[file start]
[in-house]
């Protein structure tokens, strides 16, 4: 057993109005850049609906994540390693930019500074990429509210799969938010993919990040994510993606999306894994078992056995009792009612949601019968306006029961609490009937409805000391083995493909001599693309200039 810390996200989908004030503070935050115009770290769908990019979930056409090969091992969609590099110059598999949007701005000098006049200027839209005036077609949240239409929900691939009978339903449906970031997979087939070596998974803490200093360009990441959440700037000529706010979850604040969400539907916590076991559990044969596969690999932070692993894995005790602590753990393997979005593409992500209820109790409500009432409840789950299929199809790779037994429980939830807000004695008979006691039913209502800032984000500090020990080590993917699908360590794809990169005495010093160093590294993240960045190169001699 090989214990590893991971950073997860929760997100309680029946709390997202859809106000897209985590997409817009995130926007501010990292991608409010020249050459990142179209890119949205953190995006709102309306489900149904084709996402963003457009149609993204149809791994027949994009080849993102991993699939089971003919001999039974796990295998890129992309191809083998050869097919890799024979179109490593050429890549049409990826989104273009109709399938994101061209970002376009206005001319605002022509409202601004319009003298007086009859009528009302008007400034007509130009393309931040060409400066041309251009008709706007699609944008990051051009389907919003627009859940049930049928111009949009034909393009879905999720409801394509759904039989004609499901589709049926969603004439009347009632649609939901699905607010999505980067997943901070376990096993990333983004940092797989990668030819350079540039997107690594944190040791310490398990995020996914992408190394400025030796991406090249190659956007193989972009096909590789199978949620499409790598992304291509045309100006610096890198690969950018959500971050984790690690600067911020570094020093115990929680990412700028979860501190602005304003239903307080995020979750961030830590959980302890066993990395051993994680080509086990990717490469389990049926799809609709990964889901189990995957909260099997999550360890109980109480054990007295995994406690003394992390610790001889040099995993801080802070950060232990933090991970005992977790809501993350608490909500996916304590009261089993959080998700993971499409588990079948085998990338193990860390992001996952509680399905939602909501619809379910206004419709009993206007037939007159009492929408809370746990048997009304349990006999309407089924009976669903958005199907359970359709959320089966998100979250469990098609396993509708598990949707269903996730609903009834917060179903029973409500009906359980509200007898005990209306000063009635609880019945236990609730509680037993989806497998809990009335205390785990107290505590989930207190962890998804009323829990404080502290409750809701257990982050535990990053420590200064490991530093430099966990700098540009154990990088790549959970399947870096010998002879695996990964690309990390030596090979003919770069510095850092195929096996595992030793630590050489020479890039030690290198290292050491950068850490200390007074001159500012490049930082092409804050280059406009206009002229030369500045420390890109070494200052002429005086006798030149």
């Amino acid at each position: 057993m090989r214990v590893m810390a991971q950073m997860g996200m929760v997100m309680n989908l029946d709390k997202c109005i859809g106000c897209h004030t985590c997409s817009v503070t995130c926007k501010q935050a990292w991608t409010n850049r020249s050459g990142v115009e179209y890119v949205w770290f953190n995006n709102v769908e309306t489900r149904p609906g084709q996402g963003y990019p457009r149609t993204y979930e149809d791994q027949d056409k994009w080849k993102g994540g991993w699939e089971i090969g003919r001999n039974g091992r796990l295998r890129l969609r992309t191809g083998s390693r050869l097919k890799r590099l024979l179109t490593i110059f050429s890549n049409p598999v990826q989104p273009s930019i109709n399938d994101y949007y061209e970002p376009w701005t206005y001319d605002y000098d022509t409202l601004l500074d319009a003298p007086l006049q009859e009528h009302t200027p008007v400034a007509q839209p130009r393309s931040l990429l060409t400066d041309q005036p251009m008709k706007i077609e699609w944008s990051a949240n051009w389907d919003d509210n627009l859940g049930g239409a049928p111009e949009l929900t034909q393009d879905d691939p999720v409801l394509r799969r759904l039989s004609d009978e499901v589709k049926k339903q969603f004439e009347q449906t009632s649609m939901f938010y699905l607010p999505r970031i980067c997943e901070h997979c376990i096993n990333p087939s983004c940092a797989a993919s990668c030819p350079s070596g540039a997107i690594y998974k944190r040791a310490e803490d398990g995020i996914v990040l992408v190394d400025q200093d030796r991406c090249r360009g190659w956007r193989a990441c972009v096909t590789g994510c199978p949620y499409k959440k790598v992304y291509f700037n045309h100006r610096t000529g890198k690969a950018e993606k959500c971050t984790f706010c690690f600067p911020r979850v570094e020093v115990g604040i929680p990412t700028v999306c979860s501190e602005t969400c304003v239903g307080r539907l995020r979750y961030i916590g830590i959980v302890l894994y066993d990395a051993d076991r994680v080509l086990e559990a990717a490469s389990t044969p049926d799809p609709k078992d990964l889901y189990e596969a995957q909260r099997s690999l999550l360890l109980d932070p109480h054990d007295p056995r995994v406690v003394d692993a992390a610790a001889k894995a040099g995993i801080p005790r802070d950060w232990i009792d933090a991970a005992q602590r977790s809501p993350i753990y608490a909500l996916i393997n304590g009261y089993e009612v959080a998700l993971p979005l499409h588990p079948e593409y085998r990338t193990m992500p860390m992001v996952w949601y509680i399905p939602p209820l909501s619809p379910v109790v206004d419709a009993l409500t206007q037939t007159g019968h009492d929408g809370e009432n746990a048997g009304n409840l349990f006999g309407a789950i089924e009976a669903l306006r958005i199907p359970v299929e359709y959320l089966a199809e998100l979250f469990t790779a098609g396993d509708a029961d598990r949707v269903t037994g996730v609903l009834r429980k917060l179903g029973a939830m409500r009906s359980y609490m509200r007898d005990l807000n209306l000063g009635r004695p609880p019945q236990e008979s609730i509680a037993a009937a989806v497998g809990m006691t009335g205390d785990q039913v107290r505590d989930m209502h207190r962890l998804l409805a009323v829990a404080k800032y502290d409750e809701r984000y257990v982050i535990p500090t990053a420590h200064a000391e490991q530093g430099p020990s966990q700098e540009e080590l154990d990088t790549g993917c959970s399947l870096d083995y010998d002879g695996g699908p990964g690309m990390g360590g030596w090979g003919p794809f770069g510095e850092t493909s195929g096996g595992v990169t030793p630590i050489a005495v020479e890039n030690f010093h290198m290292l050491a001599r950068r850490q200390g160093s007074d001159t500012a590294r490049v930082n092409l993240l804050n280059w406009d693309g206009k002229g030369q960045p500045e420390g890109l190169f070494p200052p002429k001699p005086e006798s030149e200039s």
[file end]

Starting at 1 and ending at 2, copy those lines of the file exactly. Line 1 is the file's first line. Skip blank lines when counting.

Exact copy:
[in-house]
């Protein structure tokens, strides 16, 4: 057993109005850049609906994540390693930019500074990429509210799969938010993919990040994510993606999306894994078992056995009792009612949601019968306006029961609490009937409805000391083995493909001599693309200039 810390996200989908004030503070935050115009770290769908990019979930056409090969091992969609590099110059598999949007701005000098006049200027839209005036077609949240239409929900691939009978339903449906970031997979087939070596998974803490200093360009990441959440700037000529706010979850604040969400539907916590076991559990044969596969690999932070692993894995005790602590753990393997979005593409992500209820109790409500009432409840789950299929199809790779037994429980939830807000004695008979006691039913209502800032984000500090020990080590993917699908360590794809990169005495010093160093590294993240960045190169001699 090989214990590893991971950073997860929760997100309680029946709390997202859809106000897209985590997409817009995130926007501010990292991608409010020249050459990142179209890119949205953190995006709102309306489900149904084709996402963003457009149609993204149809791994027949994009080849993102991993699939089971003919001999039974796990295998890129992309191809083998050869097919890799024979179109490593050429890549049409990826989104273009109709399938994101061209970002376009206005001319605002022509409202601004319009003298007086009859009528009302008007400034007509130009393309931040060409400066041309251009008709706007699609944008990051051009389907919003627009859940049930049928111009949009034909393009879905999720409801394509759904039989004609499901589709049926969603004439009347009632649609939901699905607010999505980067997943901070376990096993990333983004940092797989990668030819350079540039997107690594944190040791310490398990995020996914992408190394400025030796991406090249190659956007193989972009096909590789199978949620499409790598992304291509045309100006610096890198690969950018959500971050984790690690600067911020570094020093115990929680990412700028979860501190602005304003239903307080995020979750961030830590959980302890066993990395051993994680080509086990990717490469389990049926799809609709990964889901189990995957909260099997999550360890109980109480054990007295995994406690003394992390610790001889040099995993801080802070950060232990933090991970005992977790809501993350608490909500996916304590009261089993959080998700993971499409588990079948085998990338193990860390992001996952509680399905939602909501619809379910206004419709009993206007037939007159009492929408809370746990048997009304349990006999309407089924009976669903958005199907359970359709959320089966998100979250469990098609396993509708598990949707269903996730609903009834917060179903029973409500009906359980509200007898005990209306000063009635609880019945236990609730509680037993989806497998809990009335205390785990107290505590989930207190962890998804009323829990404080502290409750809701257990982050535990990053420590200064490991530093430099966990700098540009154990990088790549959970399947870096010998002879695996990964690309990390030596090979003919770069510095850092195929096996595992030793630590050489020479890039030690290198290292050491950068850490200390007074001159500012490049930082092409804050280059406009206009002229030369500045420390890109070494200052002429005086006798030149």